Ben Sherman, principal of the new East-West School of International Studies in Flushing, Queens, was mortified one morning when a fire drill unexpectedly interrupted a cultural program, sending students and visitors from Korea scurrying outside.
The drill had been planned by the principal of Intermediate School 237, whose building Mr. Sherman’s school shares and who was unaware of the performance because of what both now say was poor communication.
Relations were difficult. “He expected us to throw up our arms and welcome him,” I.S. 237’s longtime principal, Joseph D. Cantara, said of Mr. Sherman. “I didn’t like the idea of another school coming into my building.”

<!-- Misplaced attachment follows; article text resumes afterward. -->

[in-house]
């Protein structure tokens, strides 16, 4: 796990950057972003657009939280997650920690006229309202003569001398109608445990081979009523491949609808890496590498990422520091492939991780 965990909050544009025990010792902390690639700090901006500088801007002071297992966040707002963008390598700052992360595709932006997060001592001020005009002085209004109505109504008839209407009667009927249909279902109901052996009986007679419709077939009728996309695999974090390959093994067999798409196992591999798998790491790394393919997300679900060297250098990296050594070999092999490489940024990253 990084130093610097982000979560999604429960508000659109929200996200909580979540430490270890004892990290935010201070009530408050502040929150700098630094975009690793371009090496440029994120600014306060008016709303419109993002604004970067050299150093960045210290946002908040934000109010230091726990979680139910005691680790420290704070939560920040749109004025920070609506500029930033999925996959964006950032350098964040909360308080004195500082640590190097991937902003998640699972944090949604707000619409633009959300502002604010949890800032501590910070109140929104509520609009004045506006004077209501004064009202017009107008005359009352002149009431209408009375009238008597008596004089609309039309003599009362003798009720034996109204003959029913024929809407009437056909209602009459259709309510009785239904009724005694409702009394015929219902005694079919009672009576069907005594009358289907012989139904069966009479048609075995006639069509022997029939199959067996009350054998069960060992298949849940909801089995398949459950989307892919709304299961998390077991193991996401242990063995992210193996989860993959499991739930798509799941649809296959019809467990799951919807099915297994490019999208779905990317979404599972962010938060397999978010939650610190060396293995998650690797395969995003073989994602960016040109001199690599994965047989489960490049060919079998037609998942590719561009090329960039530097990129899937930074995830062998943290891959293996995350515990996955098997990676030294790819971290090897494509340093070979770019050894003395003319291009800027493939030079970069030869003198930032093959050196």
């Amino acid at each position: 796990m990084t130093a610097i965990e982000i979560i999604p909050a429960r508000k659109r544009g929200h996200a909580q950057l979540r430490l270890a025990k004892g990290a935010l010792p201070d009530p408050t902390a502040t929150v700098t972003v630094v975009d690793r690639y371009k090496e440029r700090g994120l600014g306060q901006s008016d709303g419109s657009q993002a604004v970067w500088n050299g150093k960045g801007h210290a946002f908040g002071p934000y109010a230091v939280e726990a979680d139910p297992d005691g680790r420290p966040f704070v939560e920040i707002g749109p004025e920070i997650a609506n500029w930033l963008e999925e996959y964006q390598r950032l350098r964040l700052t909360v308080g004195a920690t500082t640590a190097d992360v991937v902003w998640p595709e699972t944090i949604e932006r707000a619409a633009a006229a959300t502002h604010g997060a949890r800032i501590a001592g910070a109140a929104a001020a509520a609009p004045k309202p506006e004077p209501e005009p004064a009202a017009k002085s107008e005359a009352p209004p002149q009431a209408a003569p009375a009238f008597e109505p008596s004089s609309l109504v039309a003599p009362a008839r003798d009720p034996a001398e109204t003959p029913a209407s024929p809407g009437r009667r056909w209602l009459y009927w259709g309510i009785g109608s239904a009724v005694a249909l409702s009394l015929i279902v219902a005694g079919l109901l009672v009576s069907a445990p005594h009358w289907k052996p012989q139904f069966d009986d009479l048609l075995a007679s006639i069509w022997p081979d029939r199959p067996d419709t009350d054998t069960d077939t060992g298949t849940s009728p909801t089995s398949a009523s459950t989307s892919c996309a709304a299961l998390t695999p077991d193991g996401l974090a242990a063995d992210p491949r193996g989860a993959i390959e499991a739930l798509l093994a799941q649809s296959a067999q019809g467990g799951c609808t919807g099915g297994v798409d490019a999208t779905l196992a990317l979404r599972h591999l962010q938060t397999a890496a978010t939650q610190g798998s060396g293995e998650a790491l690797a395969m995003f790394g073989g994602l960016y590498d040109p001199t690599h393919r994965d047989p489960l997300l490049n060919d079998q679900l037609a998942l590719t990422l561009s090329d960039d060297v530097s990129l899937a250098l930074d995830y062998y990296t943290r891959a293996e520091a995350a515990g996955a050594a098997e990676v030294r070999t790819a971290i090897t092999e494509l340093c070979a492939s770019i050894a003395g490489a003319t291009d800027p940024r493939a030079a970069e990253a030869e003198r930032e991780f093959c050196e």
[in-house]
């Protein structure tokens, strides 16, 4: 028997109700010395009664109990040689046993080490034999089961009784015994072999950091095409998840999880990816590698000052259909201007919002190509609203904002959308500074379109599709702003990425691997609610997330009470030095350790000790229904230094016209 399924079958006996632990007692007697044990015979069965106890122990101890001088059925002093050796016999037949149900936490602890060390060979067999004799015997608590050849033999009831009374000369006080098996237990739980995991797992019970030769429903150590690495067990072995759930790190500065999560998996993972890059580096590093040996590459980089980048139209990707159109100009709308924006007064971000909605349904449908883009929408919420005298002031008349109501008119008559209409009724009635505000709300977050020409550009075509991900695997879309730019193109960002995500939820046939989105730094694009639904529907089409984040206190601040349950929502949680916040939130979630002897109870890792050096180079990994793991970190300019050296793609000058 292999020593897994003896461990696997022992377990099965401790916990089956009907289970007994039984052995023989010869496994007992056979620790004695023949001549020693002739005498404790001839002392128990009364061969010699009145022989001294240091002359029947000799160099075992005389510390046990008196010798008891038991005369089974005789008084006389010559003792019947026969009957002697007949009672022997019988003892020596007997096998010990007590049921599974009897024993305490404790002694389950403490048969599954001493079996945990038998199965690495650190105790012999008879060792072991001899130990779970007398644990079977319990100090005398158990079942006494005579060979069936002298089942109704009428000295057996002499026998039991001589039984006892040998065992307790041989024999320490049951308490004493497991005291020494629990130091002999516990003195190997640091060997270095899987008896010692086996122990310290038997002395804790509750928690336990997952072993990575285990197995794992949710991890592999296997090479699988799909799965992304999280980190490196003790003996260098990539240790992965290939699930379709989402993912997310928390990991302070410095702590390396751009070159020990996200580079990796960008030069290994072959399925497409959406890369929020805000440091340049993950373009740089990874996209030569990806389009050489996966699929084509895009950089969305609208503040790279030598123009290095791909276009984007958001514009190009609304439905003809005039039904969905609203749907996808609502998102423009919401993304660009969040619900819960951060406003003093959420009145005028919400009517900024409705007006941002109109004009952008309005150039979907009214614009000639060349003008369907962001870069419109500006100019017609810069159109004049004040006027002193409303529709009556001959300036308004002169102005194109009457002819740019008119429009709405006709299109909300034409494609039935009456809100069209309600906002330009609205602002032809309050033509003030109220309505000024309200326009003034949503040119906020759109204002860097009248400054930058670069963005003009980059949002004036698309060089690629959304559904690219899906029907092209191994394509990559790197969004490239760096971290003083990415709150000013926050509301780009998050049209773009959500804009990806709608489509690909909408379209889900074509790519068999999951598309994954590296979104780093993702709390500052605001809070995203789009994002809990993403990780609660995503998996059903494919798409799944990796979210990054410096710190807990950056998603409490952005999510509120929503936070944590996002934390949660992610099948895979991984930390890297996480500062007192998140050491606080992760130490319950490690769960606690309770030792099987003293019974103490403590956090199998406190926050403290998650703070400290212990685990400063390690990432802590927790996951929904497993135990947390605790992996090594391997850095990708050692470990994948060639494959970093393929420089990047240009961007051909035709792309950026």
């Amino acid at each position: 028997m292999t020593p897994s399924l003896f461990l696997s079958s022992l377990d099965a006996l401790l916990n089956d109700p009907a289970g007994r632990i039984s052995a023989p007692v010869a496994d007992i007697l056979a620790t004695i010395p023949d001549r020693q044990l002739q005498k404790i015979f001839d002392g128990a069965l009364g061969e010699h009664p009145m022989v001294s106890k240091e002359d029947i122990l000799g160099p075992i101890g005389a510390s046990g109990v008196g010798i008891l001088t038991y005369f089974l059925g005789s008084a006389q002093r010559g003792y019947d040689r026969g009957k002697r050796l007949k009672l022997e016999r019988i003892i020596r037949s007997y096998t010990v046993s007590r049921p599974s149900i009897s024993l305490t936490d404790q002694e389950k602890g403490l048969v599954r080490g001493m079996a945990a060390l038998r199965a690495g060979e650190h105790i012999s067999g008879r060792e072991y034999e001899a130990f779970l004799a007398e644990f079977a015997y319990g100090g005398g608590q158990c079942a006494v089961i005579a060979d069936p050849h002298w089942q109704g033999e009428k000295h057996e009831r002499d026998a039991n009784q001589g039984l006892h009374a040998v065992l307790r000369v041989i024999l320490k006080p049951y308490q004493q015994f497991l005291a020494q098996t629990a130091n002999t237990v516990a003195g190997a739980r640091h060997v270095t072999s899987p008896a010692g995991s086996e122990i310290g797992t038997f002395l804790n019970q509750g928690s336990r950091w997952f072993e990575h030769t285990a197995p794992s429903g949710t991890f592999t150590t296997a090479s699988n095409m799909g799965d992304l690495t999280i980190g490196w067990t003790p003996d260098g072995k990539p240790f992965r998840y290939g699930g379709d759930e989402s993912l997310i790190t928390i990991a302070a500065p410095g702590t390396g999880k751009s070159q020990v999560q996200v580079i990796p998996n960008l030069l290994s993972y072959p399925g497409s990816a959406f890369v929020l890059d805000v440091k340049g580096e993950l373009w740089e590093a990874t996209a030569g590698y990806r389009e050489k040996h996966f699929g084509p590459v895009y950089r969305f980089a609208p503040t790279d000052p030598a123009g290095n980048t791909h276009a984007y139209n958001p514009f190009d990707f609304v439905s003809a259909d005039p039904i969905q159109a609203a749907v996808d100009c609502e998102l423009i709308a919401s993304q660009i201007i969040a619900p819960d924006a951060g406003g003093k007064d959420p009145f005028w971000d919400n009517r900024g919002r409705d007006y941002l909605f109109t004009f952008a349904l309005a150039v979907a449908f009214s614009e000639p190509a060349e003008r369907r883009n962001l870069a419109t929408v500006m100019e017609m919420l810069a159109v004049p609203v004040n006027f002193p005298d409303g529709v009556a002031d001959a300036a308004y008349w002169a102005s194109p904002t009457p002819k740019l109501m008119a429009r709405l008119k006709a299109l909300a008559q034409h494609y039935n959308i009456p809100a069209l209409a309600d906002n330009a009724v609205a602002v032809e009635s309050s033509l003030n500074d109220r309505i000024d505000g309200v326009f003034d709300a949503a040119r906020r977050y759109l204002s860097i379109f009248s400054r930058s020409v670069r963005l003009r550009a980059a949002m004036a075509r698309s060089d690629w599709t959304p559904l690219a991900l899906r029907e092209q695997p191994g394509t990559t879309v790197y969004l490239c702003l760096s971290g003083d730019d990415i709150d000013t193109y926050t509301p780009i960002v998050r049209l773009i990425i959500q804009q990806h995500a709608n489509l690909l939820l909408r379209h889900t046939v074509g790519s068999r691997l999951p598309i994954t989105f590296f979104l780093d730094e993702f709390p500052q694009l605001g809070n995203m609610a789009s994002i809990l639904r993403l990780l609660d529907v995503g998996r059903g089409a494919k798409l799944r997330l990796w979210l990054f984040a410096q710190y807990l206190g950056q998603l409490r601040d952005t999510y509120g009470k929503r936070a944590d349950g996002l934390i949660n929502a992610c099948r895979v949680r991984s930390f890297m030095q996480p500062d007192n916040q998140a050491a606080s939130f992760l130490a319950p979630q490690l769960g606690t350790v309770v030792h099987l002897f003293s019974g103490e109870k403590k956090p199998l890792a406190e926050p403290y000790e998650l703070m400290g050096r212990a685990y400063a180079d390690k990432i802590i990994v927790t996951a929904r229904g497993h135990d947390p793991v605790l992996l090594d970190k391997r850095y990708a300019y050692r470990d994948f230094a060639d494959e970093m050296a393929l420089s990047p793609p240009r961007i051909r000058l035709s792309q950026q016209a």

But after a tense year, Mr. Sherman said he swallowed his ego and started popping by Mr. Cantara’s office for daily advice. Over dinner, they found that Mr. Cantara had been a student teacher at Mr. Sherman’s elementary school. Lately, when their monthly meeting arrives, “there’s almost nothing to talk about,” Mr. Sherman said.